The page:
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Why You Need A Photography Contract (And What to Include)

Updated: December 20, 2020

Professional Photography is an attractive, albeit competitive profession for many. The technical and compositional skills required to succeed in the field can be self-taught and improved upon with on-the-job-training or under a mentor. Creative skill is harder to come by but does not require a college degree or elite residency to develop.1

There are many genres of photography that you can specialize in, but whether you love shooting landscapes or action photography it is important to understand the value of legally securing your products and services with clients in a formal contract.

Table of Contents

Types of Photography Work That Need Contracts

Most types of photography work will need formal contracts. Each type will have its own unique details that need to be properly addressed in the final contract draft. These include photography services for:

  • events
  • families
  • graduations and yearbooks
  • modeling
  • portraits
  • product advertising
  • real estate
  • wedding services

Reasons for Using a Photography Contract

1. Client confidence: Clarifying a specific agreement in writing can create a heightened sense of security and trust in the client knowing that their end of the bargain is protected.6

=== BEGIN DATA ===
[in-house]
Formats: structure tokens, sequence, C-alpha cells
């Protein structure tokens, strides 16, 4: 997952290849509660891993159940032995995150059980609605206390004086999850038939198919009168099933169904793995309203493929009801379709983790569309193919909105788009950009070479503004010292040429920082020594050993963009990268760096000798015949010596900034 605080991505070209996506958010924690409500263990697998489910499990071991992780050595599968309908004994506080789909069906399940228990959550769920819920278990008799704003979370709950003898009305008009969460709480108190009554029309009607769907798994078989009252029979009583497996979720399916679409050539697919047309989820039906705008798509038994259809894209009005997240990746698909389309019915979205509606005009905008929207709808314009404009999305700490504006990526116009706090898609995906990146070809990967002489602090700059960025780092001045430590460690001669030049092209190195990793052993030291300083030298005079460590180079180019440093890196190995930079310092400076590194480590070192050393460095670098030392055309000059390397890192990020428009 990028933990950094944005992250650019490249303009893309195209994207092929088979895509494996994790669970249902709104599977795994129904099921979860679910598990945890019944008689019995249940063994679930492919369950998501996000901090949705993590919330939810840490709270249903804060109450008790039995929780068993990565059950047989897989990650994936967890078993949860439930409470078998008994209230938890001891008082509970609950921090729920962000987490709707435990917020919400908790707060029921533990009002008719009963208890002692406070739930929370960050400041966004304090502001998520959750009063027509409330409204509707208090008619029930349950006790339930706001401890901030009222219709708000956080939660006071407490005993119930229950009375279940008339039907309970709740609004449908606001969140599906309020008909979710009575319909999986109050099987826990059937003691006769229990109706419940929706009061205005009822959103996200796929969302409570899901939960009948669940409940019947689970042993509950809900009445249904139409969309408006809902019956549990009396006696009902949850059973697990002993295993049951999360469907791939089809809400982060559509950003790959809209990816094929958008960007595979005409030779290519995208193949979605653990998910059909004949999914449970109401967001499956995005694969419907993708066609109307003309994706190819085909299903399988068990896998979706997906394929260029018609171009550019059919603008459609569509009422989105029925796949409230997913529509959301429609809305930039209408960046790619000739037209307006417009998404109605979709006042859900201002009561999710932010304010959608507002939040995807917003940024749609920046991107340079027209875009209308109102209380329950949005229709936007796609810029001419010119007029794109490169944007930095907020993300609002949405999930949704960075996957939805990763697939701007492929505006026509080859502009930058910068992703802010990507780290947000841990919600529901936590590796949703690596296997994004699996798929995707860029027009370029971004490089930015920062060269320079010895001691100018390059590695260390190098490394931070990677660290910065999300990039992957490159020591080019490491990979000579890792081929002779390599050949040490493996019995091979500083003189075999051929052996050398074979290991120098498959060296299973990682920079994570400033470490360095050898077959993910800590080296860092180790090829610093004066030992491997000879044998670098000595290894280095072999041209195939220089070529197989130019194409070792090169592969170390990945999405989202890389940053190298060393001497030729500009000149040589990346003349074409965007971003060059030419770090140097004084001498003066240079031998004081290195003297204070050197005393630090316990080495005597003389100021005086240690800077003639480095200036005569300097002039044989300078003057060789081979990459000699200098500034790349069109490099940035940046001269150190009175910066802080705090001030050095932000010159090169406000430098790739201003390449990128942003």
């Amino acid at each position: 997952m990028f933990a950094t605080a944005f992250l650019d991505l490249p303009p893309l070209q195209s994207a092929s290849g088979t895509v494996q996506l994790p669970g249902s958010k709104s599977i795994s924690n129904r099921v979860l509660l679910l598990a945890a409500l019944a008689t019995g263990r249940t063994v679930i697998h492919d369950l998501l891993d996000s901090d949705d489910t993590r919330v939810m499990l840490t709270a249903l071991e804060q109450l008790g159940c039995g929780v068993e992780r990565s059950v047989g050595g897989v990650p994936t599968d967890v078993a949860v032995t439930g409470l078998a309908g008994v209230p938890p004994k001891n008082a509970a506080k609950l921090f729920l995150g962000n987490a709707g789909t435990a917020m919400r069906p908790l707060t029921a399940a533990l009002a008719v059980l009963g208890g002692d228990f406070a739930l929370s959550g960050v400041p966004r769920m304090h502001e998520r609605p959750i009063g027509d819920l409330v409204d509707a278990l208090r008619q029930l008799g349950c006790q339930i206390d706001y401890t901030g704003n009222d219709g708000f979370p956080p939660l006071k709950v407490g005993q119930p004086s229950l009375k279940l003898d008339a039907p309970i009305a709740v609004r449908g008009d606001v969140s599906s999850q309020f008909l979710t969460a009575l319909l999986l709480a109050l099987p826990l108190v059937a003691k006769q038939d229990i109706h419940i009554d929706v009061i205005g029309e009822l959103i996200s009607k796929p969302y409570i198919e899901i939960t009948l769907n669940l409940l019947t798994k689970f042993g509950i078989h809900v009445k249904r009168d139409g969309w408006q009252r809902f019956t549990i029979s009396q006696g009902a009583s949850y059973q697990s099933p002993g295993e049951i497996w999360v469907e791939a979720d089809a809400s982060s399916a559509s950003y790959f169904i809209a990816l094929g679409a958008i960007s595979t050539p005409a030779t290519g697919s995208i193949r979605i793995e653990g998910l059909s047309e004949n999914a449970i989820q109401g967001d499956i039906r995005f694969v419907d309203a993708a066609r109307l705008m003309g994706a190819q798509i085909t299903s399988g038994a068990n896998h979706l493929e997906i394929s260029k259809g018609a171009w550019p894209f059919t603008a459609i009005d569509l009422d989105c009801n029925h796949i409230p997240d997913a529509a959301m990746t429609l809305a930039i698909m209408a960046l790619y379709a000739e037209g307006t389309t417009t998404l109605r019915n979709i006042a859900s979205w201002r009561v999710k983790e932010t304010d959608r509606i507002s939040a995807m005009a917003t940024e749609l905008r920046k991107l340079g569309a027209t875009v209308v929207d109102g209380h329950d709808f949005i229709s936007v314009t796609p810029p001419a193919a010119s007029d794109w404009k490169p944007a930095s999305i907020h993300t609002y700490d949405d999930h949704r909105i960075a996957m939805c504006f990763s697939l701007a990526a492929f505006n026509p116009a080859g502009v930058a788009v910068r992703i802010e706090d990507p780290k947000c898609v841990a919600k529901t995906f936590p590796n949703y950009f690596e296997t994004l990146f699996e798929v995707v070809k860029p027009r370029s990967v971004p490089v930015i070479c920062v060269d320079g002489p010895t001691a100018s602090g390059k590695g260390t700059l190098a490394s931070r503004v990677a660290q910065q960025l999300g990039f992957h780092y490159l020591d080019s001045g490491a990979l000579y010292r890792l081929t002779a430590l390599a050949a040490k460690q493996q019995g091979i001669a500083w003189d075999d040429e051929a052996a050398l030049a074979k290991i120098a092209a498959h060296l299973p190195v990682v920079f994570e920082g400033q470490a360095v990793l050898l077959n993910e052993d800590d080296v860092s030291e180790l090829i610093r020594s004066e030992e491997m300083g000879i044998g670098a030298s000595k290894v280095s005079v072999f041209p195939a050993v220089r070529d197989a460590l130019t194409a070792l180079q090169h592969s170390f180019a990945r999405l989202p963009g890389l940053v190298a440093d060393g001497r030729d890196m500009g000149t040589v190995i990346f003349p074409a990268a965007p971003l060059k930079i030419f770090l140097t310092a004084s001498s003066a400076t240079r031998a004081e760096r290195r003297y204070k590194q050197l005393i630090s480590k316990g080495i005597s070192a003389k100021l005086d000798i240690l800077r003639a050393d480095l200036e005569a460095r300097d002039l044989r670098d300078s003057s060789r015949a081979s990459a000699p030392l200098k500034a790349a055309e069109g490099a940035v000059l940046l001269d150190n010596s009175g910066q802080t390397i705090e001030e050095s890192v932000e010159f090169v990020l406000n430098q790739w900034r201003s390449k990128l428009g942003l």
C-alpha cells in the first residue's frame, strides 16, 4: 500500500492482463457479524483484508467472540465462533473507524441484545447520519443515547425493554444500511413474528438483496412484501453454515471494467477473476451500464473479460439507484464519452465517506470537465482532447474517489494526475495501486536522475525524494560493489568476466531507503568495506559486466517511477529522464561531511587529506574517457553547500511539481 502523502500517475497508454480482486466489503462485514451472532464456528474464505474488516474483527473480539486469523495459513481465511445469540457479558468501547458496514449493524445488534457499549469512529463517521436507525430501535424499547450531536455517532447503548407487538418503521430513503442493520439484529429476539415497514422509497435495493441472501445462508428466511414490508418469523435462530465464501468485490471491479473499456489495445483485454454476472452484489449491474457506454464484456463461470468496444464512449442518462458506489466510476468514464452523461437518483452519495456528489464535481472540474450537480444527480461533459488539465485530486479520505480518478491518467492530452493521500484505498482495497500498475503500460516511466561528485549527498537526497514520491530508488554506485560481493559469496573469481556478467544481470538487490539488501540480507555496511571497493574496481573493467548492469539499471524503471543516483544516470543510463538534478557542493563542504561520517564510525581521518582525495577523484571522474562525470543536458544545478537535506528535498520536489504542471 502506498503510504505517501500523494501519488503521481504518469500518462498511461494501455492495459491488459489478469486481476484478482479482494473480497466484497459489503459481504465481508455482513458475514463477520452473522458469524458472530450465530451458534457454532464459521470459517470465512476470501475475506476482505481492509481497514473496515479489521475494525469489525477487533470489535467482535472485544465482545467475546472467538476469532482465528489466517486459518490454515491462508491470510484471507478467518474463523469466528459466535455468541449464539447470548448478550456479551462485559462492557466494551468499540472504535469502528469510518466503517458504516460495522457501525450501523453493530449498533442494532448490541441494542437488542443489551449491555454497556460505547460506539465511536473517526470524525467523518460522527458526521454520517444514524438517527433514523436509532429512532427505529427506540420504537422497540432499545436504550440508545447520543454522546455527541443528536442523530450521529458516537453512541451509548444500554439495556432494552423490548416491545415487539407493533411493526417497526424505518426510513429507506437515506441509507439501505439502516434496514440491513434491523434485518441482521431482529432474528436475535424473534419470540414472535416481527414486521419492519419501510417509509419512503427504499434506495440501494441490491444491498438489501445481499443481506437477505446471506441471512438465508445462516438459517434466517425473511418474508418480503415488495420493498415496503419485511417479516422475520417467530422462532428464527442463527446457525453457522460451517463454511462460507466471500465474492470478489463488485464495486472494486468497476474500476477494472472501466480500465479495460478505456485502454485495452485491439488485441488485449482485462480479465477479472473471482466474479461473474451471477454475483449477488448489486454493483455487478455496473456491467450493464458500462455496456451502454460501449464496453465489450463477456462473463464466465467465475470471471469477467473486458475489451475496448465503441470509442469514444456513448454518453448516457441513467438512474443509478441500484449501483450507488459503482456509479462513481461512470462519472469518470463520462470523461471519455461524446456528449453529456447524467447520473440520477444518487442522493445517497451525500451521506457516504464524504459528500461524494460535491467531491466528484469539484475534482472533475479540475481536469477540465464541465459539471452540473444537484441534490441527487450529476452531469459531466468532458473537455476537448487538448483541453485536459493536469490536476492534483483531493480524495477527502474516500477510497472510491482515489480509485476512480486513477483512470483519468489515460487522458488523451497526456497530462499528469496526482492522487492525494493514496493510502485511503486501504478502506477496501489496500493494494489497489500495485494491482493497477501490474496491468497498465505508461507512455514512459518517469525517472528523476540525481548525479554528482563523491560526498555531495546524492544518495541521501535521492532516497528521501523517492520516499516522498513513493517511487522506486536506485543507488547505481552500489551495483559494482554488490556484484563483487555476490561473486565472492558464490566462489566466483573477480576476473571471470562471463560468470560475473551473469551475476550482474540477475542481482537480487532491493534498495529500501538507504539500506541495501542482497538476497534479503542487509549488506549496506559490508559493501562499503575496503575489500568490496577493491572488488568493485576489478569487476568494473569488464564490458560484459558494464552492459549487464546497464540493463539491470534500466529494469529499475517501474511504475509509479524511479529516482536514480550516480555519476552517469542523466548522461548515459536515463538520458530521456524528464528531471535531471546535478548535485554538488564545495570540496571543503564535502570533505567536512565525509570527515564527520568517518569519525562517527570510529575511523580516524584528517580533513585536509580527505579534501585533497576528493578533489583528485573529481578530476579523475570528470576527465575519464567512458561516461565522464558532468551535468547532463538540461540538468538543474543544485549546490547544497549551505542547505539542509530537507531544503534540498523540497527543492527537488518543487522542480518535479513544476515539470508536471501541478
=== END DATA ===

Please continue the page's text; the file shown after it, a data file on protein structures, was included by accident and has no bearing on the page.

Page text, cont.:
2. Communication and expectations: A written contract establishes the exact expectations beholden to all parties involved in an agreement. It helps prevent any future miscommunications between parties, which can save both time and money for everyone involved.6

3. The law may require it: Depending on the contract type and jurisdiction of the event, local laws may require some kind of written documentation of the specific terms and agreements that are legally enforceable.6

4. Simplicity of proof: When the specifics of an agreement are clearly established in an executed written document, any disputes that arise between the parties will be easier to resolve because said parties have made an established commitment to the terms of the agreement.6

What Can Happen Without a Contract?

A photographer puts themselves at risk of a number of issues if they opt to forgo a written contract, including but not limited to copyright infringement, liability concerns, loss of pay and time, safety risks, and a tarnished reputation and relationships.

Details to Include

  • Parties to the Agreement: You will need to establish yourself (the photographer) as “the Company”, the client as “the Client”, and the photoshoot as “the Event.”
  • Event Schedule: It is important to specify the date, time, duration and location of the photoshoot and any meetings you may have with the client and/or third parties. It is also recommended to outline any policies or consequences in regards to cancellations, postponement/rescheduling, no-shows, and tardiness.
  • Attendance: If “the Client” is not the direct subject of the photoshoot, this clause would require that either the client or a formal representative of the client be present at the shoot.2
  • Payment Schedule: It is crucial to outline a clear and detailed payment schedule. Include a breakdown of your fee that includes archiving, assistant fees, labor, personal equipment usage, permits, rentals, pre-and post-production costs, third-party contractor fees, and any other expenses incurred by the photographer on behalf of the client. Also establish the consequences for late payments.4
  • Venue: Establish any general venue or location limitations you may have, as well as which party is expected to secure permits that may be necessary to use the desired venue(s).2